Learner drivers forced to wait up to four months to sit the practical test as centres struggle to cope with the rise in demand.
Four Month Wait To Sit Practical Driving Test
Learner drivers face a four month wait to sit the practical test following a rise in applicants now the economy has recovered from the credit crunch, the Automobile Association theorises. A strong economy ensures that more wannabe motorists can earn/borrow money for lessons, the practical and theory test and to purchase vehicles. During 2012, the number of people that applied for a provisional licence was 813,092 - but this rose to 938,765 in 2014. The Driver and Vehicle Standards Agency (DVSA) - the government body responsible for managing the test - is also struggling to cope with a recent cut in its budget, the breakdown specialist suggests.
Automobile Association's Perspective
An Automobile Association spokesperson explains: “We are seeing lots of posts on social media from frustrated pupils who want to get on with their working lives - and want to experience the freedom of the road - but are being held back by the DVSA’s failure to cope with demand”. In the most extreme cases, test centres cannot offer a date at all – even 1 several months in the future. The spokesperson concludes: “Our concern is the DVSA has been caught out by the arguably predictable sudden surge in pupil numbers.”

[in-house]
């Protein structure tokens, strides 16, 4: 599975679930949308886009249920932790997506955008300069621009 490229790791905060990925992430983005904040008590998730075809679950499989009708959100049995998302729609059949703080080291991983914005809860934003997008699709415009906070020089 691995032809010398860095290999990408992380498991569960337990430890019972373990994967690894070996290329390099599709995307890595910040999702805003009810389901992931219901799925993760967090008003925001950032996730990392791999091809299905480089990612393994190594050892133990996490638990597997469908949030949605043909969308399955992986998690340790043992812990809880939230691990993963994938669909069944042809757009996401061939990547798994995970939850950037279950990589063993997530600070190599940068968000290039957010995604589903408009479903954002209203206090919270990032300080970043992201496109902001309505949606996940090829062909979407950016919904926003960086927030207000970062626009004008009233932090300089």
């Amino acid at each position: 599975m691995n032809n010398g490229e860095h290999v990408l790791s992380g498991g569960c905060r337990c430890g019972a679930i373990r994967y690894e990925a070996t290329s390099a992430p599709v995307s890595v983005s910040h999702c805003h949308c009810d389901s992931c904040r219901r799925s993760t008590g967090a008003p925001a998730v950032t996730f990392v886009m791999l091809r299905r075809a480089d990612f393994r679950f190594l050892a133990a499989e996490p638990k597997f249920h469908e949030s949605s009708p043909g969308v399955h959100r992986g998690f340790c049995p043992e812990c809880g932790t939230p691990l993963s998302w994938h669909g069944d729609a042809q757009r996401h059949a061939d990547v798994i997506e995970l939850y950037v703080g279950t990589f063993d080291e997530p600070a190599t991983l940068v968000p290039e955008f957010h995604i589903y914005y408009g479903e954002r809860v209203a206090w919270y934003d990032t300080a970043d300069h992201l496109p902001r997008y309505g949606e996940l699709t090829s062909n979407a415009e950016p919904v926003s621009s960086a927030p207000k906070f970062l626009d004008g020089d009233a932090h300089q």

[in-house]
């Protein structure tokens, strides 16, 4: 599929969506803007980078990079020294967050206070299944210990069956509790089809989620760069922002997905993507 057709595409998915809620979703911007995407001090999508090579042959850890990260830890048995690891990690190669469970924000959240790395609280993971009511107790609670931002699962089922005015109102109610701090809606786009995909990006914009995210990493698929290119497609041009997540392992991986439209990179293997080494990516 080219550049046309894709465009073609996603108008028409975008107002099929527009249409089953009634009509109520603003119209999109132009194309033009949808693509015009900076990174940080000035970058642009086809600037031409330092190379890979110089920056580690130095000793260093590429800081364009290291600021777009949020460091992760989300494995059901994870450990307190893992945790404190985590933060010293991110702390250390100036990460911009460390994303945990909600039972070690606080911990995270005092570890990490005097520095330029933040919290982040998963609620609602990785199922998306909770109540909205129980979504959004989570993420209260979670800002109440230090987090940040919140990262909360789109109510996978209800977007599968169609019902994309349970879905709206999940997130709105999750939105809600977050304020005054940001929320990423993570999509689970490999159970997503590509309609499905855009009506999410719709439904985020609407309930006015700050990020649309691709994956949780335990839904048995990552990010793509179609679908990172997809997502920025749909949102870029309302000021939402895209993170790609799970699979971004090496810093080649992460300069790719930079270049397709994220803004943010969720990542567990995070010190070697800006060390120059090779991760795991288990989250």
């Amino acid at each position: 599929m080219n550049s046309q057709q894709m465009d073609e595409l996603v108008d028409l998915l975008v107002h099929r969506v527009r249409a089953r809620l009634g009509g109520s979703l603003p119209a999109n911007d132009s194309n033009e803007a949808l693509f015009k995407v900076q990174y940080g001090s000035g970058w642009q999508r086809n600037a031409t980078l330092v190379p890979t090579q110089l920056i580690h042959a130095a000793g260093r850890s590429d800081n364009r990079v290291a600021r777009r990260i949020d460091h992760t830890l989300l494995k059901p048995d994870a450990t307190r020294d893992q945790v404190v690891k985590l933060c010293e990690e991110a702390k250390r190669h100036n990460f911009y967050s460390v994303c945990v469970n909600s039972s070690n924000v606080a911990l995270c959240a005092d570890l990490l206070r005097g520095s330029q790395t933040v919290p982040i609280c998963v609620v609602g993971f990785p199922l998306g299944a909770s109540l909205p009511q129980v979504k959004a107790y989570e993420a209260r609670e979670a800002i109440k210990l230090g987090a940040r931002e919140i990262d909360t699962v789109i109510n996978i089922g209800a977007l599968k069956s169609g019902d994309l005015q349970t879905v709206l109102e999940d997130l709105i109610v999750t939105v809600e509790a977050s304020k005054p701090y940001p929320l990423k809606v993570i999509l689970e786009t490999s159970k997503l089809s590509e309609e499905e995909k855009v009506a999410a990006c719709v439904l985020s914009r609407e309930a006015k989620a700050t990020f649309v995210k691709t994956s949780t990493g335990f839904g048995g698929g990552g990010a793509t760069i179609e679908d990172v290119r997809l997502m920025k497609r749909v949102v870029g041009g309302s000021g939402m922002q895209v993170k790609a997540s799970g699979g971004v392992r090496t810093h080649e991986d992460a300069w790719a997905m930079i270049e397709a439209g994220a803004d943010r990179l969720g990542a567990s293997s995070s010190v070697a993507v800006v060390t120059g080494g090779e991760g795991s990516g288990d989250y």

The DVSA – the Daily Mail reports – acknowledges that waiting times for the practical test are higher than recent years and that the economy is a factor. It explains, however, that its problems are exacerbated by a rise in the number of examiners retiring. Head of Operations, Phil Lloyd, says the body is working to minimise waiting times and is ”in the process of recruiting more examiners.”
Derek Wormald, Chairman of the Milton Keynes Approved Driving Instructors Association, says that the waiting times are “unprecedented”. He adds: “I’ve got pupils who are trying to pass a test and they can’t even get a date. When you start going past a quarter-of-a-year wait, it becomes fairly crazy.” He concludes: “I’m sure a few people have retired but in all fairness that’s nothing new.”
Long waiting times to sit the practical test put pressure on instructors as well as students. Andy Maher - who runs a driving school in Basingstoke - explains: ‘I was asked to book a test for a customer and there were no dates being offered at all”. He adds: “Also, the centre has had only one examiner working on some days rather than the four examiners that the centre has capacity for.”